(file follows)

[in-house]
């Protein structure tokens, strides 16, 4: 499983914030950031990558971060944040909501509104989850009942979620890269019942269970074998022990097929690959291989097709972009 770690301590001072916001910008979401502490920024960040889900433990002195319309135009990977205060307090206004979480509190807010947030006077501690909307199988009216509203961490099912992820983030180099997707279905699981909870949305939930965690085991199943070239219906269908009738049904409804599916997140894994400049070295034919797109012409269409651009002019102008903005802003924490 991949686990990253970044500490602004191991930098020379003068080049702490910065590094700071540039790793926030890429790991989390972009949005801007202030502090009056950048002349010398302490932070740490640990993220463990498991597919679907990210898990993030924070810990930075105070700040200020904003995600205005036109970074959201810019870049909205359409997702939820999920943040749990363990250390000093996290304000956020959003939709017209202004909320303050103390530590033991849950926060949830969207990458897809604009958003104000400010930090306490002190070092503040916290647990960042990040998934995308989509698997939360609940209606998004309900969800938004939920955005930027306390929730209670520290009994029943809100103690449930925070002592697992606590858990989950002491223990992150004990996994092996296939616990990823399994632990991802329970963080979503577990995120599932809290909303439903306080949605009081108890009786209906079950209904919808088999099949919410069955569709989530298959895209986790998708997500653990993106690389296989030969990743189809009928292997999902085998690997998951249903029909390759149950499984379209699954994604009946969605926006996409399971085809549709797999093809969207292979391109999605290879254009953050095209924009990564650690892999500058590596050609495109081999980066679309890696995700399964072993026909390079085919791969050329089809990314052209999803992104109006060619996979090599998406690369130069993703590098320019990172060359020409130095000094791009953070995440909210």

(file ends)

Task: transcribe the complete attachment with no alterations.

[in-house]
């Protein structure tokens, strides 16, 4: 499983914030950031990558971060944040909501509104989850009942979620890269019942269970074998022990097929690959291989097709972009 770690301590001072916001910008979401502490920024960040889900433990002195319309135009990977205060307090206004979480509190807010947030006077501690909307199988009216509203961490099912992820983030180099997707279905699981909870949305939930965690085991199943070239219906269908009738049904409804599916997140894994400049070295034919797109012409269409651009002019102008903005802003924490 991949686990990253970044500490602004191991930098020379003068080049702490910065590094700071540039790793926030890429790991989390972009949005801007202030502090009056950048002349010398302490932070740490640990993220463990498991597919679907990210898990993030924070810990930075105070700040200020904003995600205005036109970074959201810019870049909205359409997702939820999920943040749990363990250390000093996290304000956020959003939709017209202004909320303050103390530590033991849950926060949830969207990458897809604009958003104000400010930090306490002190070092503040916290647990960042990040998934995308989509698997939360609940209606998004309900969800938004939920955005930027306390929730209670520290009994029943809100103690449930925070002592697992606590858990989950002491223990992150004990996994092996296939616990990823399994632990991802329970963080979503577990995120599932809290909303439903306080949605009081108890009786209906079950209904919808088999099949919410069955569709989530298959895209986790998708997500653990993106690389296989030969990743189809009928292997999902085998690997998951249903029909390759149950499984379209699954994604009946969605926006996409399971085809549709797999093809969207292979391109999605290879254009953050095209924009990564650690892999500058590596050609495109081999980066679309890696995700399964072993026909390079085919791969050329089809990314052209999803992104109006060619996979090599998406690369130069993703590098320019990172060359020409130095000094791009953070995440909210």